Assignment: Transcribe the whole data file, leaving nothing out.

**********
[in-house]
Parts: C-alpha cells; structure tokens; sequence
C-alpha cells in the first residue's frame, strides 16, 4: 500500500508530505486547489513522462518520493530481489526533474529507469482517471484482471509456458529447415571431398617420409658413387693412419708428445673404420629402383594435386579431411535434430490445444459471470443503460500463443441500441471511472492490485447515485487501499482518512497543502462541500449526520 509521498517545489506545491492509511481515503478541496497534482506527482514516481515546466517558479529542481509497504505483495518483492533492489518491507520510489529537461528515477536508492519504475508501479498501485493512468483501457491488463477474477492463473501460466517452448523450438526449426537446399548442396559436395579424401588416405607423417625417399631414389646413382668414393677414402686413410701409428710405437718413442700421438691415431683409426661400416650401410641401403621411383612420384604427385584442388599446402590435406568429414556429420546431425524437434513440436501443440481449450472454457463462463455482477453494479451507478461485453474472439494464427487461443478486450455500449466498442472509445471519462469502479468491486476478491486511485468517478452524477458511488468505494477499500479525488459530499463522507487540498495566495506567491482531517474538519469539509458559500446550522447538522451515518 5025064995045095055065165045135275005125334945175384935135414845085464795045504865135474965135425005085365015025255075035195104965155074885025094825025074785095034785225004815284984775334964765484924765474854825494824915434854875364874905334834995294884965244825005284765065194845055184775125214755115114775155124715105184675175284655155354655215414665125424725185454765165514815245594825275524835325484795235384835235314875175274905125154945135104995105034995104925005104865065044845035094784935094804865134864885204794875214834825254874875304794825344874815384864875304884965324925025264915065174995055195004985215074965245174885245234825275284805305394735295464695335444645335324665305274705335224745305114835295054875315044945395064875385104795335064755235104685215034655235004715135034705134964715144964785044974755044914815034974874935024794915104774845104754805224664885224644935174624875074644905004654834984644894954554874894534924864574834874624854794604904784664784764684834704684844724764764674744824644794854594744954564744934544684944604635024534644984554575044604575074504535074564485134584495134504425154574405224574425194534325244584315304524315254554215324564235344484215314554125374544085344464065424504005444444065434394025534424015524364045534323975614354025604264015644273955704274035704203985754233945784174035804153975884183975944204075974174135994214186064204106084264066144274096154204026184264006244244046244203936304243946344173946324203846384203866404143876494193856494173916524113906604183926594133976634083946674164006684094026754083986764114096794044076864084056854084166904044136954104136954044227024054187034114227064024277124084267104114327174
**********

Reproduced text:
[in-house]
Parts: C-alpha cells; structure tokens; sequence
C-alpha cells in the first residue's frame, strides 16, 4: 500500500508530505486547489513522462518520493530481489526533474529507469482517471484482471509456458529447415571431398617420409658413387693412419708428445673404420629402383594435386579431411535434430490445444459471470443503460500463443441500441471511472492490485447515485487501499482518512497543502462541500449526520 509521498517545489506545491492509511481515503478541496497534482506527482514516481515546466517558479529542481509497504505483495518483492533492489518491507520510489529537461528515477536508492519504475508501479498501485493512468483501457491488463477474477492463473501460466517452448523450438526449426537446399548442396559436395579424401588416405607423417625417399631414389646413382668414393677414402686413410701409428710405437718413442700421438691415431683409426661400416650401410641401403621411383612420384604427385584442388599446402590435406568429414556429420546431425524437434513440436501443440481449450472454457463462463455482477453494479451507478461485453474472439494464427487461443478486450455500449466498442472509445471519462469502479468491486476478491486511485468517478452524477458511488468505494477499500479525488459530499463522507487540498495566495506567491482531517474538519469539509458559500446550522447538522451515518 5025064995045095055065165045135275005125334945175384935135414845085464795045504865135474965135425005085365015025255075035195104965155074885025094825025074785095034785225004815284984775334964765484924765474854825494824915434854875364874905334834995294884965244825005284765065194845055184775125214755115114775155124715105184675175284655155354655215414665125424725185454765165514815245594825275524835325484795235384835235314875175274905125154945135104995105034995104925005104865065044845035094784935094804865134864885204794875214834825254874875304794825344874815384864875304884965324925025264915065174995055195004985215074965245174885245234825275284805305394735295464695335444645335324665305274705335224745305114835295054875315044945395064875385104795335064755235104685215034655235004715135034705134964715144964785044974755044914815034974874935024794915104774845104754805224664885224644935174624875074644905004654834984644894954554874894534924864574834874624854794604904784664784764684834704684844724764764674744824644794854594744954564744934544684944604635024534644984554575044604575074504535074564485134584495134504425154574405224574425194534325244584315304524315254554215324564235344484215314554125374544085344464065424504005444444065434394025534424015524364045534323975614354025604264015644273955704274035704203985754233945784174035804153975884183975944204075974174135994214186064204106084264066144274096154204026184264006244244046244203936304243946344173946324203846384203866404143876494193856494173916524113906604183926594133976634083946674164006684094026754083986764114096794044076864084056854084166904044136954104136954044227024054187034114227064024277124084267104114327174